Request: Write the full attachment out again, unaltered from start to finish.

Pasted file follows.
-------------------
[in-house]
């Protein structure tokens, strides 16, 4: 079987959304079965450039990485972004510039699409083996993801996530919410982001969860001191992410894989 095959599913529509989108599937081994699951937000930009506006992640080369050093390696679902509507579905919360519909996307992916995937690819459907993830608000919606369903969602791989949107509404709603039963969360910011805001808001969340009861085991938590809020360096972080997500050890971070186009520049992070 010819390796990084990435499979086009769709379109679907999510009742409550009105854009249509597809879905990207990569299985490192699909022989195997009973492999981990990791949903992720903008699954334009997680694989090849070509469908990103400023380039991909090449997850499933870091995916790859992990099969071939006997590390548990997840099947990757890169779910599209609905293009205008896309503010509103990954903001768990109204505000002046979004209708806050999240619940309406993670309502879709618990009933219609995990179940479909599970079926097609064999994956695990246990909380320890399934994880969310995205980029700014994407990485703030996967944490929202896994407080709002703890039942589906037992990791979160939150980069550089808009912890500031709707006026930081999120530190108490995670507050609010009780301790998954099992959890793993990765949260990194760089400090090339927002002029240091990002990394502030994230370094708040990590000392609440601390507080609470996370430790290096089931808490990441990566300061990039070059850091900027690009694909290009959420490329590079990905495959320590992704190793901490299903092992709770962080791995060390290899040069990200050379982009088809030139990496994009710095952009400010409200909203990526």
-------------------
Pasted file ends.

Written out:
[in-house]
């Protein structure tokens, strides 16, 4: 079987959304079965450039990485972004510039699409083996993801996530919410982001969860001191992410894989 095959599913529509989108599937081994699951937000930009506006992640080369050093390696679902509507579905919360519909996307992916995937690819459907993830608000919606369903969602791989949107509404709603039963969360910011805001808001969340009861085991938590809020360096972080997500050890971070186009520049992070 010819390796990084990435499979086009769709379109679907999510009742409550009105854009249509597809879905990207990569299985490192699909022989195997009973492999981990990791949903992720903008699954334009997680694989090849070509469908990103400023380039991909090449997850499933870091995916790859992990099969071939006997590390548990997840099947990757890169779910599209609905293009205008896309503010509103990954903001768990109204505000002046979004209708806050999240619940309406993670309502879709618990009933219609995990179940479909599970079926097609064999994956695990246990909380320890399934994880969310995205980029700014994407990485703030996967944490929202896994407080709002703890039942589906037992990791979160939150980069550089808009912890500031709707006026930081999120530190108490995670507050609010009780301790998954099992959890793993990765949260990194760089400090090339927002002029240091990002990394502030994230370094708040990590000392609440601390507080609470996370430790290096089931808490990441990566300061990039070059850091900027690009694909290009959420490329590079990905495959320590992704190793901490299903092992709770962080791995060390290899040069990200050379982009088809030139990496994009710095952009400010409200909203990526």